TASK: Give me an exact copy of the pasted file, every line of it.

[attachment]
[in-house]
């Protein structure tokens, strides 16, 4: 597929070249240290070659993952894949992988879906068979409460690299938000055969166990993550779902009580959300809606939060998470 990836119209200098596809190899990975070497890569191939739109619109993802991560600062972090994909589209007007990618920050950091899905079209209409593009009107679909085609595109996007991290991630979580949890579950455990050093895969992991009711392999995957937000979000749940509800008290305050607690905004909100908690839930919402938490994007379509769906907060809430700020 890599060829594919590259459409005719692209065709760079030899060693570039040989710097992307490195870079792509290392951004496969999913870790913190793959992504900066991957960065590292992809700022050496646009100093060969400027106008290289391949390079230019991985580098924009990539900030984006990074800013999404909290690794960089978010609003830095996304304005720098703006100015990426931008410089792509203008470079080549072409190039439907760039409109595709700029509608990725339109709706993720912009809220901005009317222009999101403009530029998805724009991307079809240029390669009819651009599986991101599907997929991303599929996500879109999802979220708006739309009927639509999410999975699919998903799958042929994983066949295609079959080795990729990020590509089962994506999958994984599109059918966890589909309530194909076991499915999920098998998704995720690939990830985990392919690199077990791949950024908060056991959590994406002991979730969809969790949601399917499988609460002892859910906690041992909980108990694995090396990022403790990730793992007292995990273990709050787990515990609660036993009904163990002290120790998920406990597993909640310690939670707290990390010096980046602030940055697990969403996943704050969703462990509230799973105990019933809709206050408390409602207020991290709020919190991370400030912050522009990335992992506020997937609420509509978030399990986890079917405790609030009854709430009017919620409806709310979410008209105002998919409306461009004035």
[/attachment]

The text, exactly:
[in-house]
């Protein structure tokens, strides 16, 4: 597929070249240290070659993952894949992988879906068979409460690299938000055969166990993550779902009580959300809606939060998470 990836119209200098596809190899990975070497890569191939739109619109993802991560600062972090994909589209007007990618920050950091899905079209209409593009009107679909085609595109996007991290991630979580949890579950455990050093895969992991009711392999995957937000979000749940509800008290305050607690905004909100908690839930919402938490994007379509769906907060809430700020 890599060829594919590259459409005719692209065709760079030899060693570039040989710097992307490195870079792509290392951004496969999913870790913190793959992504900066991957960065590292992809700022050496646009100093060969400027106008290289391949390079230019991985580098924009990539900030984006990074800013999404909290690794960089978010609003830095996304304005720098703006100015990426931008410089792509203008470079080549072409190039439907760039409109595709700029509608990725339109709706993720912009809220901005009317222009999101403009530029998805724009991307079809240029390669009819651009599986991101599907997929991303599929996500879109999802979220708006739309009927639509999410999975699919998903799958042929994983066949295609079959080795990729990020590509089962994506999958994984599109059918966890589909309530194909076991499915999920098998998704995720690939990830985990392919690199077990791949950024908060056991959590994406002991979730969809969790949601399917499988609460002892859910906690041992909980108990694995090396990022403790990730793992007292995990273990709050787990515990609660036993009904163990002290120790998920406990597993909640310690939670707290990390010096980046602030940055697990969403996943704050969703462990509230799973105990019933809709206050408390409602207020991290709020919190991370400030912050522009990335992992506020997937609420509509978030399990986890079917405790609030009854709430009017919620409806709310979410008209105002998919409306461009004035």